Snowdon, at 3,406 feet (1,085 meters) high, is the highest mountain in Wales. Snowdon is located in Snowdonia National Park in northern Wales. The park, designated in 1951, protects the mountain’s unique geology and natural history.
Snowdon is Britain’s most famous mountain and is both visited and climbed by more people than any other British mountain. Eight distinct routes ascend to the summit along with the Snowdon Mountain Railway, which carries passengers for 4.7 miles up the mountain. On the summit is Hafod Enyri, the mountain’s visitor center.
The name Snowdon comes from the Old English name for the mountain snaw dun, which means “snow hill.” The Welsh name for the mountain is Yr Wyddfa, which means “the tumulus,” which is a mound of stones over a grave. The name derives from an Arthurian legend, which says that Snowdon’s summit is the tomb of the giant Rhitta Gawr. King Arthur killed the giant after he claimed Arthur’s beard to add to his cloak made from men’s beards. Rhitta Gawr’s grave is beneath Snowdon’s summit stones. The mountain is also sometimes called Yr Wyddfa Fawr or The Stone Tomb.
Snowdon Geology and Natural History
Snowdon is formed of Ordovician-age limestone that was deposited on the bottom of the Iapetus Ocean. Later, some 450 million years ago, it was a volcano with a large caldera and thick ash flows. In more recent times the mountain was sculpted by great glaciers, which excavated large cirques or cwns in Welsh. The last glacier retreated between 15,000 and 18,000 years ago.
Snowdon, rising over 3,000 feet above the Irish Sea coast, has a unique tundra ecosystem on its upper elevations with many rare plants and flowers. The Snowdon lily (Lloydia serotina), a rare flower also found in the Alps and North America, grows on Snowdon’s rocky slopes.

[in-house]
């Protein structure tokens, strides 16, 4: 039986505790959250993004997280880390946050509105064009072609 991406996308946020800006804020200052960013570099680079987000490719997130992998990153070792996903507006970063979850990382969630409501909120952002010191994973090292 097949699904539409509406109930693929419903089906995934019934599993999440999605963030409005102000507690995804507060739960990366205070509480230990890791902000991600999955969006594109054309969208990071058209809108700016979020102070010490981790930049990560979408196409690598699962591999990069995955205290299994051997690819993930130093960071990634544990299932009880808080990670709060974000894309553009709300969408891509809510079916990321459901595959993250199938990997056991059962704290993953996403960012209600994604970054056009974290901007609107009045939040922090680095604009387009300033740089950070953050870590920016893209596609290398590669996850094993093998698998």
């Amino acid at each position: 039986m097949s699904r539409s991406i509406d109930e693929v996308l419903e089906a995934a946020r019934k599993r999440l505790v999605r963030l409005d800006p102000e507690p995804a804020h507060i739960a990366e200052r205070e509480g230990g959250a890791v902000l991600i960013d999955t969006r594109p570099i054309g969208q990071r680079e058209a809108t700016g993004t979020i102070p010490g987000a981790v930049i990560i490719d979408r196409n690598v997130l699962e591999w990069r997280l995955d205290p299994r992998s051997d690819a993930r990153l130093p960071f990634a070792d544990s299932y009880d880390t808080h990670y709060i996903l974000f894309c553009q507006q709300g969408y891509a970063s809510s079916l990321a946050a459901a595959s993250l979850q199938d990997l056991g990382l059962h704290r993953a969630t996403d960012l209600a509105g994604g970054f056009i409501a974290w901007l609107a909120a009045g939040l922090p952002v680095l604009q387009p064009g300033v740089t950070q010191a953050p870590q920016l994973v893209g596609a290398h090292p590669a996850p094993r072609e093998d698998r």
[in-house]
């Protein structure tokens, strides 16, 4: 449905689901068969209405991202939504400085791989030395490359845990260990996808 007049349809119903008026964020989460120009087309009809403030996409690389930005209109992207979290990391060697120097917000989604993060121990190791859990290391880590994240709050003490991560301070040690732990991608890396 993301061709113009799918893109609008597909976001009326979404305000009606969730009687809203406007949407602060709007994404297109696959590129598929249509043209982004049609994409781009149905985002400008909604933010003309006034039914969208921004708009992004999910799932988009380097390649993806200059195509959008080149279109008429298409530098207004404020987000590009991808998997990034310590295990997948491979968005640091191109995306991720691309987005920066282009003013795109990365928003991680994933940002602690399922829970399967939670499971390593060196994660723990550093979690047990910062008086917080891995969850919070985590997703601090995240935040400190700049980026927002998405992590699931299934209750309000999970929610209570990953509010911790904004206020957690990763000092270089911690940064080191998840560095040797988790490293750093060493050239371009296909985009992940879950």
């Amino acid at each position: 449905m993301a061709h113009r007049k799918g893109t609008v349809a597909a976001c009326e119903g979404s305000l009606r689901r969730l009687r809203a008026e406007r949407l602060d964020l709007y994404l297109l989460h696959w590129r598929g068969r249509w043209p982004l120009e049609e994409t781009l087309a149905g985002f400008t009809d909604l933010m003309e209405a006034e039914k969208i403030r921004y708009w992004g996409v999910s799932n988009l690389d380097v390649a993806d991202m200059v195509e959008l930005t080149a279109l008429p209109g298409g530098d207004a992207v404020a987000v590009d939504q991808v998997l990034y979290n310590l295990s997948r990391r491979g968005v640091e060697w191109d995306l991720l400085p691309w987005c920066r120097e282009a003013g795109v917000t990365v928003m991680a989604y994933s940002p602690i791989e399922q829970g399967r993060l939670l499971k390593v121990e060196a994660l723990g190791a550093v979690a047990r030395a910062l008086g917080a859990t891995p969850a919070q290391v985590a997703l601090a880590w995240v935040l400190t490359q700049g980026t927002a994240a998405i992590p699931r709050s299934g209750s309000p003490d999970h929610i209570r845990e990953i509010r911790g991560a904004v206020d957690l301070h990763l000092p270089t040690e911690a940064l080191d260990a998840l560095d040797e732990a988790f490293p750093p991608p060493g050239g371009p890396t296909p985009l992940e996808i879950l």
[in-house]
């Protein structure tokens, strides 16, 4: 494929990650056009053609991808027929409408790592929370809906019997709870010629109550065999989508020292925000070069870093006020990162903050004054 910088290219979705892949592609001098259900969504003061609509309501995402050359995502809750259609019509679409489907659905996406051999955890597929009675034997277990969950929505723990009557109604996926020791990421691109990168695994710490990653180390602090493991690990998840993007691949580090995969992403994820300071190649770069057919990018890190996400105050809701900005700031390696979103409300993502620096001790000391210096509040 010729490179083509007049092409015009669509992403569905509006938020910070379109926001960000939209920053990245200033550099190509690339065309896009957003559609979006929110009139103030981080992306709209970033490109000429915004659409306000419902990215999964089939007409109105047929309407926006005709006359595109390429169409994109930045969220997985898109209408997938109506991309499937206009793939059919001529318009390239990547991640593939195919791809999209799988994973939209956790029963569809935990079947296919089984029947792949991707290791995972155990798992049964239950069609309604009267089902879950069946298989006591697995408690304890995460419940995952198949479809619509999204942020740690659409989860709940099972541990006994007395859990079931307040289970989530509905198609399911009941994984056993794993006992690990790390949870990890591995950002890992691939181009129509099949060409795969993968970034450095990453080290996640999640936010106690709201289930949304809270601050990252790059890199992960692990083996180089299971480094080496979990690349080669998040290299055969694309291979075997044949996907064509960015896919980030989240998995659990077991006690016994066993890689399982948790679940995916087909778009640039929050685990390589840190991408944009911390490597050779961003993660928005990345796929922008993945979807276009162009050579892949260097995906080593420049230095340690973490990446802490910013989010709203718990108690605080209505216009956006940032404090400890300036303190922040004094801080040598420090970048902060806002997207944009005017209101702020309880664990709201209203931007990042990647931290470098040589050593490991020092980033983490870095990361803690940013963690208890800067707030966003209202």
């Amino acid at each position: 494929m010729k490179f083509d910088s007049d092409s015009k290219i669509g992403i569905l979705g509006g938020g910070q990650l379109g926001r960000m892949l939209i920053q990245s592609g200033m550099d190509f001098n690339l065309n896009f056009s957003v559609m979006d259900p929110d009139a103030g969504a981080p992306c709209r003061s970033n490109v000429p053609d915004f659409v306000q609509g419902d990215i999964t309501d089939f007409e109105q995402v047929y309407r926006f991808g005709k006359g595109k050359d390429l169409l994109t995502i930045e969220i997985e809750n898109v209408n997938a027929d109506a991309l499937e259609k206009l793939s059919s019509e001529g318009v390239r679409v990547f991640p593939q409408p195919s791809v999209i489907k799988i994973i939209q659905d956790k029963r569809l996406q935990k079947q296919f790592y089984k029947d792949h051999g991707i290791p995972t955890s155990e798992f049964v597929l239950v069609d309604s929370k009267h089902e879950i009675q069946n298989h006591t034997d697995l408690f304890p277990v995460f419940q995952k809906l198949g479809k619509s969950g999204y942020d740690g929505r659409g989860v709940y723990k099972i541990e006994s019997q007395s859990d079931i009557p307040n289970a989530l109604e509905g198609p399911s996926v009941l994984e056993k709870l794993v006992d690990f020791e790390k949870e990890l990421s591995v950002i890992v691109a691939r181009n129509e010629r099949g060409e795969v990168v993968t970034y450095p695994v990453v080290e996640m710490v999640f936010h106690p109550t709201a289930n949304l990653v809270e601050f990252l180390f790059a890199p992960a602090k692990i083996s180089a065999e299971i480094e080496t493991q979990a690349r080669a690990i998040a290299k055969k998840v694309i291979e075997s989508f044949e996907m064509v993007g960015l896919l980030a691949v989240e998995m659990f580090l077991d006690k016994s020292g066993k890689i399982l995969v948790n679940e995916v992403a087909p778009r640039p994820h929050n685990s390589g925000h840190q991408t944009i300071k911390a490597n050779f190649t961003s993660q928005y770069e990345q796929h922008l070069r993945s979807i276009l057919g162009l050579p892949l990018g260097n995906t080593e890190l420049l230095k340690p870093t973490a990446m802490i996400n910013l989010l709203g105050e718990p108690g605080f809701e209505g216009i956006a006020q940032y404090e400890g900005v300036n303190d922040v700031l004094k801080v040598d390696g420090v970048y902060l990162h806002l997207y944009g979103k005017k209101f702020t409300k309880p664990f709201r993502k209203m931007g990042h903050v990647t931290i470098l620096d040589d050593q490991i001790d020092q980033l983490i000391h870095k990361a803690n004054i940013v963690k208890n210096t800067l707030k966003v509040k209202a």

The summit of Snowdon offers the widest views in Britain. On a clear day, much of the British Isles are visible, including Scotland, Ireland, England, Wales, and the Isle of Man. The 144-mile-long (232 kilometers) view from Snowdon to Merrick in Scotland is the longest line-of-sight view in Britain.
Snowdon figures prominently in Welsh folklore and in the Arthurian legends. The sword Excalibur was thrown into the lake Glaslyn here by Bedivere after the death of King Arthur, who supposedly expired at Bwlch y Saethau on the ridge between Snowdon and Y Lliwedd. A cairn existed on the spot until the 1850s. In lore, after the king’s death, Arthur’s men retreated into a cave on Y Lliwedd where they sleep until needed. Glaslyn also is the resting place of a water monster called an afanc that terrorized nearby villagers. The afanc was secured with chains and drowned in the lake after it was lured out of the water by a maiden. Below the cliff Clogwyn du’r Arddu is a magical stone called Maen Du'r Arddu, perhaps its powers help you climb harder and higher.
Eight Routes up Snowdon
Snowdon, the most climbed mountain in Great Britain, has 8 established trails and routes to the summit—Llanberis Path, Snowdon Ranger Path, Rhyd Ddu Path, Watkin Path, Miner’s Track, Pyg Track, Crib Goch, and Snowdon Horseshoe route. These can be combined into various traverses and circular walks.
Snowdon Horseshoe Route